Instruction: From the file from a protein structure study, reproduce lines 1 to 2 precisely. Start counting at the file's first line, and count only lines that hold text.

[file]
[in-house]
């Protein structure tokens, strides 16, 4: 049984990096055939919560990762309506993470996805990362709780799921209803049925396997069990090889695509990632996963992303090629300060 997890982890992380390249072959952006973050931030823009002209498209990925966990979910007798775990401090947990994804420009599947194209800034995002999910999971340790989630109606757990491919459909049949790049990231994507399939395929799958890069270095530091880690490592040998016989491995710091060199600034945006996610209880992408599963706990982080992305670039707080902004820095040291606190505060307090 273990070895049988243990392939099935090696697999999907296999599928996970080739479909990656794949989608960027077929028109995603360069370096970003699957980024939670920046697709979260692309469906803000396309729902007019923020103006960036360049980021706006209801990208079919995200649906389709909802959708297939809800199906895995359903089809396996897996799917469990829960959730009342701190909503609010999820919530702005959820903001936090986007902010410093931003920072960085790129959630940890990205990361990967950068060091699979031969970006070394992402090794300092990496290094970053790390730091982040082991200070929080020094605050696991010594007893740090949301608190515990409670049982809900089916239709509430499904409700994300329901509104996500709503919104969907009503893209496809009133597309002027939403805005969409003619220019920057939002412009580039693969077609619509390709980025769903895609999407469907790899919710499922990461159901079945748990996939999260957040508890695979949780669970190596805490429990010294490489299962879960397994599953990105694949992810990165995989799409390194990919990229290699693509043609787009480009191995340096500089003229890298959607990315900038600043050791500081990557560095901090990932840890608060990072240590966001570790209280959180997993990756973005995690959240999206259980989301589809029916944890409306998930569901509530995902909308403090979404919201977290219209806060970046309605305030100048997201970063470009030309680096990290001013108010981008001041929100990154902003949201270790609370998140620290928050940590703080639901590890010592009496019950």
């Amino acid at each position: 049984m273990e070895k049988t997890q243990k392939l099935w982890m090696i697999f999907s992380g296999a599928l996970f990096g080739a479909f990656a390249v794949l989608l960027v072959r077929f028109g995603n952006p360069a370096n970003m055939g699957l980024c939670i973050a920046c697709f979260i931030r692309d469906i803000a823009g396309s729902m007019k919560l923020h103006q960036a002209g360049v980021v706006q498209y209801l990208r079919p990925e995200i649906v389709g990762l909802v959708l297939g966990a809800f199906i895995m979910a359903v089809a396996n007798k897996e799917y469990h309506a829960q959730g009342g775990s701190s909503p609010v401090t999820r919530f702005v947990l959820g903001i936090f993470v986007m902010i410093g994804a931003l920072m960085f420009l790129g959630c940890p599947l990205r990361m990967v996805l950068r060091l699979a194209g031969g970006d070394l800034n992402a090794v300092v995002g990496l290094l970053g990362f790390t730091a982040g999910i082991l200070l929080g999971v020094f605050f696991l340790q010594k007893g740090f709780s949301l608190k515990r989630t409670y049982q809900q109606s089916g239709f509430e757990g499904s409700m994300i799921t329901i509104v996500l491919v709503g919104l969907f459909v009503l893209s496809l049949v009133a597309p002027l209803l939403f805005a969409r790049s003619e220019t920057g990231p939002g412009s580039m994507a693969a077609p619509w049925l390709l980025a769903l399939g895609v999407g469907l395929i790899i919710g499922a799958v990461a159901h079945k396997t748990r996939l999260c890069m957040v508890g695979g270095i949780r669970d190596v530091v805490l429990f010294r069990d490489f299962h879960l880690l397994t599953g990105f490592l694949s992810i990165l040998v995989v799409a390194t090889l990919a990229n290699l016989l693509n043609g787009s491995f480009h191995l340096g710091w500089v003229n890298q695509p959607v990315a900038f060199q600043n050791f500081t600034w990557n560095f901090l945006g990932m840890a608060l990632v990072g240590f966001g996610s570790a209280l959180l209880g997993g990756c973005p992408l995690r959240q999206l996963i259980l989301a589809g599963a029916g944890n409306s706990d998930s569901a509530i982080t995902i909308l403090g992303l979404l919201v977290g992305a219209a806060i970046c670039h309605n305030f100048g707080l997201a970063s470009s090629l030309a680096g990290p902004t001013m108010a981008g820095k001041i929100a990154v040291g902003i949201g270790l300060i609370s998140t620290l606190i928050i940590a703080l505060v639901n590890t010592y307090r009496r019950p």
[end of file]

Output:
[in-house]
């Protein structure tokens, strides 16, 4: 049984990096055939919560990762309506993470996805990362709780799921209803049925396997069990090889695509990632996963992303090629300060 997890982890992380390249072959952006973050931030823009002209498209990925966990979910007798775990401090947990994804420009599947194209800034995002999910999971340790989630109606757990491919459909049949790049990231994507399939395929799958890069270095530091880690490592040998016989491995710091060199600034945006996610209880992408599963706990982080992305670039707080902004820095040291606190505060307090 273990070895049988243990392939099935090696697999999907296999599928996970080739479909990656794949989608960027077929028109995603360069370096970003699957980024939670920046697709979260692309469906803000396309729902007019923020103006960036360049980021706006209801990208079919995200649906389709909802959708297939809800199906895995359903089809396996897996799917469990829960959730009342701190909503609010999820919530702005959820903001936090986007902010410093931003920072960085790129959630940890990205990361990967950068060091699979031969970006070394992402090794300092990496290094970053790390730091982040082991200070929080020094605050696991010594007893740090949301608190515990409670049982809900089916239709509430499904409700994300329901509104996500709503919104969907009503893209496809009133597309002027939403805005969409003619220019920057939002412009580039693969077609619509390709980025769903895609999407469907790899919710499922990461159901079945748990996939999260957040508890695979949780669970190596805490429990010294490489299962879960397994599953990105694949992810990165995989799409390194990919990229290699693509043609787009480009191995340096500089003229890298959607990315900038600043050791500081990557560095901090990932840890608060990072240590966001570790209280959180997993990756973005995690959240999206259980989301589809029916944890409306998930569901509530995902909308403090979404919201977290219209806060970046309605305030100048997201970063470009030309680096990290001013108010981008001041929100990154902003949201270790609370998140620290928050940590703080639901590890010592009496019950």